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United States Department of Agriculture

Agricultural Research Service

Research Project: DISTURBANCE ASSESSMENT AND MITIGATION OF GREAT BASIN RANGELAND

Location: Northwest Watershed Management Research

Title: Wolf-livestock interactions in the northern Rocky Mountains

Authors
item Clark, Patrick
item Johnson, Douglas - OSU
item Wilson, Kerry - EOU
item Larson, Larry - EOU
item Johnson, Michael - UCSB
item Pierson, Frederick

Submitted to: Society for Range Management Meeting Abstracts
Publication Type: Abstract Only
Publication Acceptance Date: November 3, 2008
Publication Date: February 8, 2009
Citation: Clark, P., Johnson, D.E., Wilson, K.D., Larson, L.L., Johnson, M.D., Pierson Jr, F.B. 2009. Wolf-livestock interactions in the northern Rocky Mountains. Society for Range Management Meeting Abstracts.

Interpretive Summary: Although rough tallies of livestock death/injury losses resulting from wolf predation in the northern Rocky Mountains are made each year, we know almost nothing about the indirect effects of wolf-livestock interactions on cattle production. We initiated research projects during 2004 in central Idaho (Pioneer/White Knob Mountains) and 2007 in western Idaho-eastern Oregon (Little Salmon River drainage and Wallowa Mountains) to evaluate habitat-use, activity-budget, and productivity responses of range cattle to increasing wolf predation pressure. Our preliminary results indicate GPS collared beef cows tended to reduce time spent in brushy riparian areas, increased occupation of open upland habitats, and spent more time traveling during periods of wolf presence than when wolves were absent. Although additional years of study are required, livestock grazing management plans for the northern Rockies should consider that the presence of re-introduced gray wolves may be influence cattle distribution and behavior and that these effects may continue for some time after wolves have left or have been removed from the grazing area.

Technical Abstract: Since reintroduction in 1995, gray wolf populations in the northern Rocky Mountains have increased dramatically. Although rough tallies of livestock death/injury losses resulting from wolf predation are made each year, we know almost nothing about the indirect effects of wolf-livestock interactions on cattle production. Research projects were initiated during 2004 in central Idaho (Pioneer/White Knob Mountains) and 2007 in western Idaho-eastern Oregon (Little Salmon River drainage and Wallowa Mountains) to evaluate habitat-use, activity-budget, and productivity responses of range cattle to increasing wolf predation pressure. GPS tracking collars were used to locate mature beef cows every 5 minutes throughout 3-6 month grazing seasons. Preliminary results indicated cattle, grazing as cow-calf pairs, tended to reduce their occupation times in brushy riparian areas and increased occupation of open upland habitats during wolf presence and for some time after wolves were absent. Cows exposed to wolf presence traveled a greater percentage of their time than during wolf absence. This travel response also seemed to carry over into periods of wolf absence. This ecological system is very complex involving numerous factors, consequently, it will require at least several more years of data collection before firm conclusions can begin to be drawn from these studies. When developing grazing plans, however, cattle producers and natural managers of the northern Rockies should consider that the presence of re-introduced gray wolves may be influence cattle distribution and behavior and these effects may continue for some time after wolves have left or have been removed from the grazing area.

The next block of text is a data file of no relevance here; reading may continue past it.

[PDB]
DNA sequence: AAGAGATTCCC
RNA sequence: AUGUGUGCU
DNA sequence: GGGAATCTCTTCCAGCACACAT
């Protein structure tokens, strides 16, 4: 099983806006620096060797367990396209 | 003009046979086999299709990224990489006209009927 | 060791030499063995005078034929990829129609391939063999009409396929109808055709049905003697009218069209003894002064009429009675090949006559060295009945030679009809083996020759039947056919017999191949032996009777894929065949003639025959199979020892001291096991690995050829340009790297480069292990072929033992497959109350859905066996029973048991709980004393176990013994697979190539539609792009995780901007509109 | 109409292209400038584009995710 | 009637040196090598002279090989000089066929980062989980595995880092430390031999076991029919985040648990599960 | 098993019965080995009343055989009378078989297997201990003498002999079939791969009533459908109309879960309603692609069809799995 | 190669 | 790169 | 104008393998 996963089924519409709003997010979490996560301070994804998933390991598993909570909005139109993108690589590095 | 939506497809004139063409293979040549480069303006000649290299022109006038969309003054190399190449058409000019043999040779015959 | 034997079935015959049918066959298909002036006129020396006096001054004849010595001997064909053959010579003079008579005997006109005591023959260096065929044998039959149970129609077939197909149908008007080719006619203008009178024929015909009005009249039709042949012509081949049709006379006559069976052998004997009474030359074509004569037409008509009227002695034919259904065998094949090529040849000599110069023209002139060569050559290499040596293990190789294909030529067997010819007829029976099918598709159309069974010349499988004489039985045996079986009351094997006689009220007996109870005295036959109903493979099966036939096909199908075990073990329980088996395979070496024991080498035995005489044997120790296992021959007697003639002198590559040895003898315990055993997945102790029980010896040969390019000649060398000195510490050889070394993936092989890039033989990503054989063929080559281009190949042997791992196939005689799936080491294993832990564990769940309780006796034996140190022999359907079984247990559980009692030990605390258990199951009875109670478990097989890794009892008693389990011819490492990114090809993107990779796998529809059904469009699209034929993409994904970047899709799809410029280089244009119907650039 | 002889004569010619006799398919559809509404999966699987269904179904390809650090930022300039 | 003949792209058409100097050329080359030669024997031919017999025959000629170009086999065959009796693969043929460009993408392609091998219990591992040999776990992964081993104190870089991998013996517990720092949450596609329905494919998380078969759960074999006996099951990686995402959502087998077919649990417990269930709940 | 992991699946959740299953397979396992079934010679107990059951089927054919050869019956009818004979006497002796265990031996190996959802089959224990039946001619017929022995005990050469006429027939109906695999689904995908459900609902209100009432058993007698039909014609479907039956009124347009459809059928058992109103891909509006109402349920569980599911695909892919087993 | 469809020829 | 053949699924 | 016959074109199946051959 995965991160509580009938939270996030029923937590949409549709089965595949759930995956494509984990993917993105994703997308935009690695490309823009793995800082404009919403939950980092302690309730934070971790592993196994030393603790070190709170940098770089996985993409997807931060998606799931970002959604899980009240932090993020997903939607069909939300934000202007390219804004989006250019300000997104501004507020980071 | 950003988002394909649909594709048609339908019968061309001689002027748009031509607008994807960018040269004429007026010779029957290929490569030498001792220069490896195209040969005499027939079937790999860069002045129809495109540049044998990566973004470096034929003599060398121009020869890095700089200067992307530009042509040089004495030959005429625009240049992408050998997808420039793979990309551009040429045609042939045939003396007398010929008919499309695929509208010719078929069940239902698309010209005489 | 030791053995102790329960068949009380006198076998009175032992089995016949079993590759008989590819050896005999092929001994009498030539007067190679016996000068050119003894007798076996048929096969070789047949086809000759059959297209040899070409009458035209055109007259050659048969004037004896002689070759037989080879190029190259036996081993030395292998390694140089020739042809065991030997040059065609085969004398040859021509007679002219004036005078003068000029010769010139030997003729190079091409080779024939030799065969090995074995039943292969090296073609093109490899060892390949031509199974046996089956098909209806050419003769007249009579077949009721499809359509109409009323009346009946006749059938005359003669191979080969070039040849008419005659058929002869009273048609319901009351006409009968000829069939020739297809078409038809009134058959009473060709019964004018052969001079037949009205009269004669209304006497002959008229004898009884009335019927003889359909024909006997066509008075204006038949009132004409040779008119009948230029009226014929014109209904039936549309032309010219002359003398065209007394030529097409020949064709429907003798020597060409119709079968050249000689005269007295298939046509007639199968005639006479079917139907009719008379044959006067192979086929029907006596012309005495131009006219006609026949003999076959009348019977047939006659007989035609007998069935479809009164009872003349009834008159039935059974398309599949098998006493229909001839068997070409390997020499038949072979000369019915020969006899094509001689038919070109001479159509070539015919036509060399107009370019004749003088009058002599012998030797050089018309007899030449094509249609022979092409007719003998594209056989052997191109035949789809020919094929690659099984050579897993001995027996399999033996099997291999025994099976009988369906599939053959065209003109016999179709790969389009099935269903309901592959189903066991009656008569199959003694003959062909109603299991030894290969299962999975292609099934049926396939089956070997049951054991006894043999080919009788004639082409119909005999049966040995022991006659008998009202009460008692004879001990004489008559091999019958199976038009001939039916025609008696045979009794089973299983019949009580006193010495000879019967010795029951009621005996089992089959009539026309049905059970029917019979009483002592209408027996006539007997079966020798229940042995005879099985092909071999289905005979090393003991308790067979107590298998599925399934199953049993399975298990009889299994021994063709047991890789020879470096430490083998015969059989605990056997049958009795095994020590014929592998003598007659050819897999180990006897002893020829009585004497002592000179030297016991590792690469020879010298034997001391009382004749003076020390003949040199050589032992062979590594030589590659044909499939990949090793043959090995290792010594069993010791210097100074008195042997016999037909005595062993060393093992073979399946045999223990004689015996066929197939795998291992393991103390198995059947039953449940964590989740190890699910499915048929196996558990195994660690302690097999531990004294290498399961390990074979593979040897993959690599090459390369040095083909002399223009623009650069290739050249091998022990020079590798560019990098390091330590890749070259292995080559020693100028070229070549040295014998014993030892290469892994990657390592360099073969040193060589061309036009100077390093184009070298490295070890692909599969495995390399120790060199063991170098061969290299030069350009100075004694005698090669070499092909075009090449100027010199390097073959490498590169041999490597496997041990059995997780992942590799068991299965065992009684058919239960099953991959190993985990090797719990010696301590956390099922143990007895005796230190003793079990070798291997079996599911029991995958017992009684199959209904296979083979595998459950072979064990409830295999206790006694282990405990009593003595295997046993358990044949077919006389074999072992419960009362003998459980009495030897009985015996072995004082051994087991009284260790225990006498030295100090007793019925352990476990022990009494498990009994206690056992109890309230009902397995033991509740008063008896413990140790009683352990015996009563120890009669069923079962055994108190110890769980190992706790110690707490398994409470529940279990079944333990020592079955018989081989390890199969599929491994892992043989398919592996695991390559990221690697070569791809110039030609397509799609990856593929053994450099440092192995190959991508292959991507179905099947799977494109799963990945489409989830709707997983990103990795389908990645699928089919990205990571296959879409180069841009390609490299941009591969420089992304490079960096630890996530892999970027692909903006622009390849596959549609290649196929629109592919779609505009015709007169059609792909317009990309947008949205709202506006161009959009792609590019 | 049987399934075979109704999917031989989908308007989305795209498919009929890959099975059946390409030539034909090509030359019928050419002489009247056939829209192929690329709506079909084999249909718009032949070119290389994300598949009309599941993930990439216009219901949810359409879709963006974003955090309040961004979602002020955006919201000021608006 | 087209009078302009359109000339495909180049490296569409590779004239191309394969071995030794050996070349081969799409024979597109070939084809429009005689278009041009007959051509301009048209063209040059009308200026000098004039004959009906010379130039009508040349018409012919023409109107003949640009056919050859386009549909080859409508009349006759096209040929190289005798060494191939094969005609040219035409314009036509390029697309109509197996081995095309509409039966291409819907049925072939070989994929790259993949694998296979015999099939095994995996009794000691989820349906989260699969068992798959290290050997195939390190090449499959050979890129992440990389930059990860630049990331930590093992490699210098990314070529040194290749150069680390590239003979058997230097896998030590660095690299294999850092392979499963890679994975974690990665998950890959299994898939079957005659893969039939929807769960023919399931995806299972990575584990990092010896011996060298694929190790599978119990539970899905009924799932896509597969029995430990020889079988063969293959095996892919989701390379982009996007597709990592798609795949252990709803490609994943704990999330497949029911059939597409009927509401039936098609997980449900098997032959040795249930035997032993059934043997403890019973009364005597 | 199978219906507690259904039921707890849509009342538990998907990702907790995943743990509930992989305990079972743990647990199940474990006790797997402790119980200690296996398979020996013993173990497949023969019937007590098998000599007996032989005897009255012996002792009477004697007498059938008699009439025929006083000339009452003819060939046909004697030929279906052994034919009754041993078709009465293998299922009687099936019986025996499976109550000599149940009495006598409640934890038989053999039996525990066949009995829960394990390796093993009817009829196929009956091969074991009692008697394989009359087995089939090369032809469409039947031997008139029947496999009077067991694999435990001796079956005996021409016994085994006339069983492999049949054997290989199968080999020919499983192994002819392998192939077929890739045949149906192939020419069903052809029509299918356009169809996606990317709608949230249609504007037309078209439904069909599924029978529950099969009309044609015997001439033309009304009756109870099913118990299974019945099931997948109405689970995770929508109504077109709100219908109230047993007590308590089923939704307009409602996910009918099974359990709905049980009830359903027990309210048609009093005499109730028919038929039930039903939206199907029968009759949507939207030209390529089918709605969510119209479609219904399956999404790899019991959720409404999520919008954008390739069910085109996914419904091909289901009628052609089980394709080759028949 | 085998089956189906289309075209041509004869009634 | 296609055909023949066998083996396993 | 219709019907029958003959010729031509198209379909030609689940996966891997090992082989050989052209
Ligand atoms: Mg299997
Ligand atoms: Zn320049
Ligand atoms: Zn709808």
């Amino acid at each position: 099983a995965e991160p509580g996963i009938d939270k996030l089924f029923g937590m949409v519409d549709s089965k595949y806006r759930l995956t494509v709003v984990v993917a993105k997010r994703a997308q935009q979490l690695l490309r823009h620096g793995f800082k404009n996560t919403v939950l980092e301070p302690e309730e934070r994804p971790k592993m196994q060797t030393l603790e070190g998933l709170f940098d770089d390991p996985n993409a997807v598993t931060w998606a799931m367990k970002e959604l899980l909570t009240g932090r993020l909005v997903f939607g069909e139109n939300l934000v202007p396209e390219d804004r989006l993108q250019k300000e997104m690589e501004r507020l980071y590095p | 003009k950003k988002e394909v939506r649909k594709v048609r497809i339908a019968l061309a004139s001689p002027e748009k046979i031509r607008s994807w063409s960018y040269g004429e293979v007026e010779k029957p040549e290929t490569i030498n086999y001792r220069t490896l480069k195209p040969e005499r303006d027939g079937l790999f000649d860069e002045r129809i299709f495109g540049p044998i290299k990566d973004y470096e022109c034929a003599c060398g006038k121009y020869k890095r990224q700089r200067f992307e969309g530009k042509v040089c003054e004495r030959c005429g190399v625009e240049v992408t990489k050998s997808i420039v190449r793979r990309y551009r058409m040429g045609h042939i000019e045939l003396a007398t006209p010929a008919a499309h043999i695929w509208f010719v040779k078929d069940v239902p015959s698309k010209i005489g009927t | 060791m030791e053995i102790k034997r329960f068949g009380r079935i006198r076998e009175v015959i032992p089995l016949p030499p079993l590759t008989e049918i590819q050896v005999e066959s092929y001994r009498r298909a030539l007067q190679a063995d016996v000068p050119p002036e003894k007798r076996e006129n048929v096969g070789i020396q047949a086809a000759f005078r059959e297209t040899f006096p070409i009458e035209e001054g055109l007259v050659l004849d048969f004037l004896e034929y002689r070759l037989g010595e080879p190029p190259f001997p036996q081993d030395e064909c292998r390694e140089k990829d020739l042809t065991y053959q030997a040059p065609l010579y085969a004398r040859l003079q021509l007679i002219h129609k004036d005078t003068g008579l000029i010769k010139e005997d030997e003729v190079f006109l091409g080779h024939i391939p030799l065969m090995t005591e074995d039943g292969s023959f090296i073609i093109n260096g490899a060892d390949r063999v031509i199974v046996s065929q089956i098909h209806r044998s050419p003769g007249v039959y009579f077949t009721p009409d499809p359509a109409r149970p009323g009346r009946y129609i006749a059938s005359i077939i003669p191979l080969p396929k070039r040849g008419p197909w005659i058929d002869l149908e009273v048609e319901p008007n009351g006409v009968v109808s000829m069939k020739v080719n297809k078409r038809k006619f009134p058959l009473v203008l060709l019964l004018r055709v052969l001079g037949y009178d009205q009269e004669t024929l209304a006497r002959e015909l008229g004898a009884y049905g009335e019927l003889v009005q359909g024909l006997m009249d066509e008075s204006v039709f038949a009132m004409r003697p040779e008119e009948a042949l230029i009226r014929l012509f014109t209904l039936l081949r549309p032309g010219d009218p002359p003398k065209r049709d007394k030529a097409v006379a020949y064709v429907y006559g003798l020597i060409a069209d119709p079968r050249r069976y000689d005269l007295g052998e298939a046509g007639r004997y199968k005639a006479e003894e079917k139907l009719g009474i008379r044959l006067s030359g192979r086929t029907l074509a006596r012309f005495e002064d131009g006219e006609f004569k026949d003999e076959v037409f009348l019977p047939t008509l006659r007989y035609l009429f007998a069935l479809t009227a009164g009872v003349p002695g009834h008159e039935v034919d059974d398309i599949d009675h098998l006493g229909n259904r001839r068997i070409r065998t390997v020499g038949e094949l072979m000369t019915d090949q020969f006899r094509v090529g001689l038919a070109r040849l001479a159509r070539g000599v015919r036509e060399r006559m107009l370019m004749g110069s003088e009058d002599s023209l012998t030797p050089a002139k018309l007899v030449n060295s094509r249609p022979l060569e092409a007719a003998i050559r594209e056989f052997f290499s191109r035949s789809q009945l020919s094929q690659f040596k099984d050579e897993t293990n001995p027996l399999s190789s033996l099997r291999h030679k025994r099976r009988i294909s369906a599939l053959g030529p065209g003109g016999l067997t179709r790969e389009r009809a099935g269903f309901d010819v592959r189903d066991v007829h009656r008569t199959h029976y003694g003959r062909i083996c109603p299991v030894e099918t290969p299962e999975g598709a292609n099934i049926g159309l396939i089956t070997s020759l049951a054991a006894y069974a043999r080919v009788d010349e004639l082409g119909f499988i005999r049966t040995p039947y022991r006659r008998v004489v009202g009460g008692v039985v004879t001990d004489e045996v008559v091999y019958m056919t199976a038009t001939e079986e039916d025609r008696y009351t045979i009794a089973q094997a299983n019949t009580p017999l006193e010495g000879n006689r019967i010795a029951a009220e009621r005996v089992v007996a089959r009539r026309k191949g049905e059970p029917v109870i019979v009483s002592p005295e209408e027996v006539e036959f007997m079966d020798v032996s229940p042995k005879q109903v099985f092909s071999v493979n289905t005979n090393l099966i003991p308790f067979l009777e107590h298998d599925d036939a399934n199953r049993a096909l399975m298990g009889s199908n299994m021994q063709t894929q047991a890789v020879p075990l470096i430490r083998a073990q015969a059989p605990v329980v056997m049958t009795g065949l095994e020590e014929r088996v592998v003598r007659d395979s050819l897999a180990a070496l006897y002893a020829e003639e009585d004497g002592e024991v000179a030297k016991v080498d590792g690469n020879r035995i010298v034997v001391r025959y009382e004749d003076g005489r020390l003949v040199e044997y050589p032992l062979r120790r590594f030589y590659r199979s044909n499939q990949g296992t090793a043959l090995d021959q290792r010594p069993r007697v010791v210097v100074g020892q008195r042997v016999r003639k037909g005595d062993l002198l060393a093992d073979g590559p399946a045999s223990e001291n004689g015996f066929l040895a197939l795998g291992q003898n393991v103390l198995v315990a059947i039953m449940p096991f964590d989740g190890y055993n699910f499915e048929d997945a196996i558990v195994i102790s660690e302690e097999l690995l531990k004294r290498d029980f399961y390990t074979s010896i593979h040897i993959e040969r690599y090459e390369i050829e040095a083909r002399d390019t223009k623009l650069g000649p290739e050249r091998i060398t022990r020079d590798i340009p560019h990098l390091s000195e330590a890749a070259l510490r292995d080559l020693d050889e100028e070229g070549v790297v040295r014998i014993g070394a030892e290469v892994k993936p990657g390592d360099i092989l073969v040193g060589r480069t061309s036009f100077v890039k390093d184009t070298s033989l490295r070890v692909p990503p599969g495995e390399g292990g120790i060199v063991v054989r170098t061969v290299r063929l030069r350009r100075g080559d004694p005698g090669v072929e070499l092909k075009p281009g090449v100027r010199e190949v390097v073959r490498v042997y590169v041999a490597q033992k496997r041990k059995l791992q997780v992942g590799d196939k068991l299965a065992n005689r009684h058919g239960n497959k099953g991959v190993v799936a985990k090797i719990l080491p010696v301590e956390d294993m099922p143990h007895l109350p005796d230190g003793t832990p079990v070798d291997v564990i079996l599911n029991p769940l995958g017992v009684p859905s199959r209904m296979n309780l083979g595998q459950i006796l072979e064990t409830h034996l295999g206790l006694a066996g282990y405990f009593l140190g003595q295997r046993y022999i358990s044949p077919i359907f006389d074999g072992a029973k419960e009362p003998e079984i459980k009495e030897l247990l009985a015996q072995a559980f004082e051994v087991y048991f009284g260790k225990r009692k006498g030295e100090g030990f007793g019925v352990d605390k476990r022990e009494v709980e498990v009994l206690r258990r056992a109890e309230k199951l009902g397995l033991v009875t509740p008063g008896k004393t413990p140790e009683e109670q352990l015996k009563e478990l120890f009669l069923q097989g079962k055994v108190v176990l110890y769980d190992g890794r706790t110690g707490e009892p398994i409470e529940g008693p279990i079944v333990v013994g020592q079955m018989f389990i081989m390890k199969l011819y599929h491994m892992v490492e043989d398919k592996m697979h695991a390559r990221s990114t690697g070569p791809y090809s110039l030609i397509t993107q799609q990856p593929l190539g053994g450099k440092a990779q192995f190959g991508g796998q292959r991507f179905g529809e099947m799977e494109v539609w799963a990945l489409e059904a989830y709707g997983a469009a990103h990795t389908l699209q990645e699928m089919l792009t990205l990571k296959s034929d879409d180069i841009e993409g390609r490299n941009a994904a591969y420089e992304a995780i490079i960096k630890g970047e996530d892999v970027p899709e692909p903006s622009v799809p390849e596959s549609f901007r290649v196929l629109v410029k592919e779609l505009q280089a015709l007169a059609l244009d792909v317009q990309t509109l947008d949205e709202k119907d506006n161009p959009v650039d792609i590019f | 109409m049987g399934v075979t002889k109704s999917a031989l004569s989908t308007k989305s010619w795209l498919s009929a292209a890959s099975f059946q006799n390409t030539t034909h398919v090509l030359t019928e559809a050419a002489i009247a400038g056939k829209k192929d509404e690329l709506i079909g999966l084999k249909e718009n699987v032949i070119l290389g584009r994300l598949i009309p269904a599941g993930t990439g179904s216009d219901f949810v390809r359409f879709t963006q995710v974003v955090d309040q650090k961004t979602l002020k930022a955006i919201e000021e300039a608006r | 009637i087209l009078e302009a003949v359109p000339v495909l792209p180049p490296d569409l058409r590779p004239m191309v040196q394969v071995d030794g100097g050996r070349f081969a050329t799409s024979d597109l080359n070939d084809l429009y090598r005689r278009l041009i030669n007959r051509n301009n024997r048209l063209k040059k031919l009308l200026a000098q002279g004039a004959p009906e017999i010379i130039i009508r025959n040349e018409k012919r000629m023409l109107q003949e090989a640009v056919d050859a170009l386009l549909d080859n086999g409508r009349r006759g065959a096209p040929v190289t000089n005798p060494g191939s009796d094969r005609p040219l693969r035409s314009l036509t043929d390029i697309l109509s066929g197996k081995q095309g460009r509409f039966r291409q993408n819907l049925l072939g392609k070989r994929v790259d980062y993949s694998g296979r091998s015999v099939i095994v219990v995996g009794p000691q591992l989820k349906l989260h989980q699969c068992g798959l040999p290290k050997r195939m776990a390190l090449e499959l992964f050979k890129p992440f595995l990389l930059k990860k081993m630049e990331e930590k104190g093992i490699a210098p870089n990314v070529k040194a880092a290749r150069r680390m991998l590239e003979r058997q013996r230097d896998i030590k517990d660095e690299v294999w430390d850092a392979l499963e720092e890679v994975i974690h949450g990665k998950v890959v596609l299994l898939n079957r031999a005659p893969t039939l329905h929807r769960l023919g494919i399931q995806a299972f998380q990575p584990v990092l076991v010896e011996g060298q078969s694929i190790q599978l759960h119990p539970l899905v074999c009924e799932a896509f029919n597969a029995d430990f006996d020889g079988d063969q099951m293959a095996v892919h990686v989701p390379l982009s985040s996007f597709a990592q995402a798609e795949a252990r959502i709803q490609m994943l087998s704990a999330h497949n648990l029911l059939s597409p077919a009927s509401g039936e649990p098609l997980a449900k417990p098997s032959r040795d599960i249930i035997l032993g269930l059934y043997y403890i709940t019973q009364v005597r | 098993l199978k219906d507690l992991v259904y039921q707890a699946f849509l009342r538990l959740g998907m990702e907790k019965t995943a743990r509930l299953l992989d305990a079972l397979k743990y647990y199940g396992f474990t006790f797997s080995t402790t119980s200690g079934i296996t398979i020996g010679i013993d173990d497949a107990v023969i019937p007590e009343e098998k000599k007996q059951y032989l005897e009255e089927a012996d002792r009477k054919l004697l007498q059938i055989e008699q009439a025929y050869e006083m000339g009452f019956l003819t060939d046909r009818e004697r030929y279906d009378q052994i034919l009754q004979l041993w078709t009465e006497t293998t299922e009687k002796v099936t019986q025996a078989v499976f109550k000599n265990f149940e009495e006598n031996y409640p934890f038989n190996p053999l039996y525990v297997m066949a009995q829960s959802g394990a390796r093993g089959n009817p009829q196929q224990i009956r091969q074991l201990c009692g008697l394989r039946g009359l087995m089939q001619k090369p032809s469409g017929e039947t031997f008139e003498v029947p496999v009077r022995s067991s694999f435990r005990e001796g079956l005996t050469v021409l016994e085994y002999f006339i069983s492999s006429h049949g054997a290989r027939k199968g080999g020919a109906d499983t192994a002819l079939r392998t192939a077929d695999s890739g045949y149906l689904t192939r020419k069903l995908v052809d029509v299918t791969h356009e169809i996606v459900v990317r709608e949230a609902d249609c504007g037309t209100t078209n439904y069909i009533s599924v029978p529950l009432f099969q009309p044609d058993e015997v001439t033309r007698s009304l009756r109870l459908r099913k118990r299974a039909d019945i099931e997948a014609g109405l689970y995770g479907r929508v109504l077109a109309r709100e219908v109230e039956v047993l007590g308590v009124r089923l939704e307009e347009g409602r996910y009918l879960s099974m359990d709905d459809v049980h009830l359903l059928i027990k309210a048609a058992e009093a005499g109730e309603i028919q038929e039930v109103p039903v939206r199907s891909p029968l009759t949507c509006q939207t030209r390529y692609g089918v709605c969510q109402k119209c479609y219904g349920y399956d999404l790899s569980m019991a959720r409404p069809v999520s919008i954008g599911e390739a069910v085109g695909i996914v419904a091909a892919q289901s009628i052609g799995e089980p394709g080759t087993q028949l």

Last Modified: 7/25/2014
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